Furthermore, it is important to determine what you will be planting before you make other preparations, as you should ideally set up the space and system to best suit the needs of your chosen plants. 

Crops for Beginners

The following crops can be easier to manage for beginning gardeners:

  • Beans
  • Bell peppers
  • Blackberries and raspberries
  • Blueberries
  • Cabbage
  • Cilantro
  • Cucumbers
  • Dill
  • Garlic
  • Lettuce
  • Mint
  • Oregano
  • Parsley
  • Peas
  • Radishes
  • Strawberries
  • Squash
  • Thyme
  • Tomatoes

However, it is important to keep in mind that the relative ease of growing these plants will still depend on the suitability of the soil and climate.

Crops that Suit Your Space

To receive the most fruitful planting season, it’s best to ask yourself the following questions about your planting space beforehand: 

  • How much room is there for each plant?
  • How much light will the crops get?
  • How warm is the area?
  • How deep is the soil?
  • What is the pH of the soil?
  • How much humidity is there?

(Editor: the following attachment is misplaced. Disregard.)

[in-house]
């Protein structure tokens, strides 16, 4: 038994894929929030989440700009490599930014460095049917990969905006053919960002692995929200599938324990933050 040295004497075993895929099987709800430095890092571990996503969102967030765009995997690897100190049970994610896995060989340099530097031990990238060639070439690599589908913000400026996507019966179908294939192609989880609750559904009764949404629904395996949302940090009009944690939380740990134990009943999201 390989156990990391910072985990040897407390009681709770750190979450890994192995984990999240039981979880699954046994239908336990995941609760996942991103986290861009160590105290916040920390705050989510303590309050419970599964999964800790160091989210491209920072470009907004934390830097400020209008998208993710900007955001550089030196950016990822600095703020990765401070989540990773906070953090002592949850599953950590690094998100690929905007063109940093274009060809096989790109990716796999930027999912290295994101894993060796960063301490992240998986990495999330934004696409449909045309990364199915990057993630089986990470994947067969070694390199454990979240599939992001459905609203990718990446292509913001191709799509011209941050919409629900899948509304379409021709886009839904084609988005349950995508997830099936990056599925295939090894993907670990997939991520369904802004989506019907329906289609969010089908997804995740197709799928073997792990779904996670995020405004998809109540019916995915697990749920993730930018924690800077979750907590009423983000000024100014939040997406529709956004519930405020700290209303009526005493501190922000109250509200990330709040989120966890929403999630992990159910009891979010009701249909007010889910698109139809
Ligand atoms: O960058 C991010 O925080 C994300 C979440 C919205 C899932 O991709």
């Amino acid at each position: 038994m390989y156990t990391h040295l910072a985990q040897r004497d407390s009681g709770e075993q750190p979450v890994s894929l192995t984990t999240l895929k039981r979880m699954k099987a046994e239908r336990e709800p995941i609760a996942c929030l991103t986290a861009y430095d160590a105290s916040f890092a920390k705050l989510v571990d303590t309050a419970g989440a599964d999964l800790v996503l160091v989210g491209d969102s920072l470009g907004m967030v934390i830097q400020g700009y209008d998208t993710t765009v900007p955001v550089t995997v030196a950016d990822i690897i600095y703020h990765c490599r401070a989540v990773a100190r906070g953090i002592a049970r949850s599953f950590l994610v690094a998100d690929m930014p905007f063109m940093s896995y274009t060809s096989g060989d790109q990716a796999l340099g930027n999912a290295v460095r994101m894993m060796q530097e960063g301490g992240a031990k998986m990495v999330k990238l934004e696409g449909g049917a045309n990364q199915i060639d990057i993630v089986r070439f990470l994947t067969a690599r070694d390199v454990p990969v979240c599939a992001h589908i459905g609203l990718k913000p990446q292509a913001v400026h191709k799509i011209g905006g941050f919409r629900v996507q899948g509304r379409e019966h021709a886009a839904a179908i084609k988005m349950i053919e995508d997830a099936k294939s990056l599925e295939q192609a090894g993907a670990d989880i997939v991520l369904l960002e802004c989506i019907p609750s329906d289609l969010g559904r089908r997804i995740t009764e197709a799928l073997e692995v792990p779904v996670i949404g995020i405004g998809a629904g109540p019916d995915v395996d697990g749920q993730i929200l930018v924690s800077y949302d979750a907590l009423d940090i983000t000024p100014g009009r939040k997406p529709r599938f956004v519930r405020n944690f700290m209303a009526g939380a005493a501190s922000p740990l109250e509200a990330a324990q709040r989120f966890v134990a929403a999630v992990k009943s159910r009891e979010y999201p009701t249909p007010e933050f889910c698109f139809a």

• Is there an irrigation system?
  • What else are you growing in the gardening space?

Ideally, you should strategically determine which plants will be planted where in the gardening space. This will maximize the success of all crops planted in the area. 

Crops that Fit Your Goals

Whether you’re a beginner or a seasoned veteran of a gardener, you most likely have varying goals in mind for your planting season. However, there are plenty of goals you can focus on if you want to increase your sustainable practices. Some examples of typical goals are:

  • Supplementing your food supply
  • Complete subsistence
  • Access to organic plant options
  • Gardening practice
  • Revitalization of an existing garden

Once you have determined what your goals are, you can use that information to decide what plants you would like to cultivate, the scale of your garden, and how much time and money you would like to invest.


Tips For Composting

With any level of gardening you take on, it can be particularly sustainable if you incorporate composting into your regimen. Composting is an extremely valuable element of sustainable gardening efforts, as it allows you to recycle food waste while supercharging your garden. The specific manner in which you choose to approach composting may vary, but the following steps can support your success: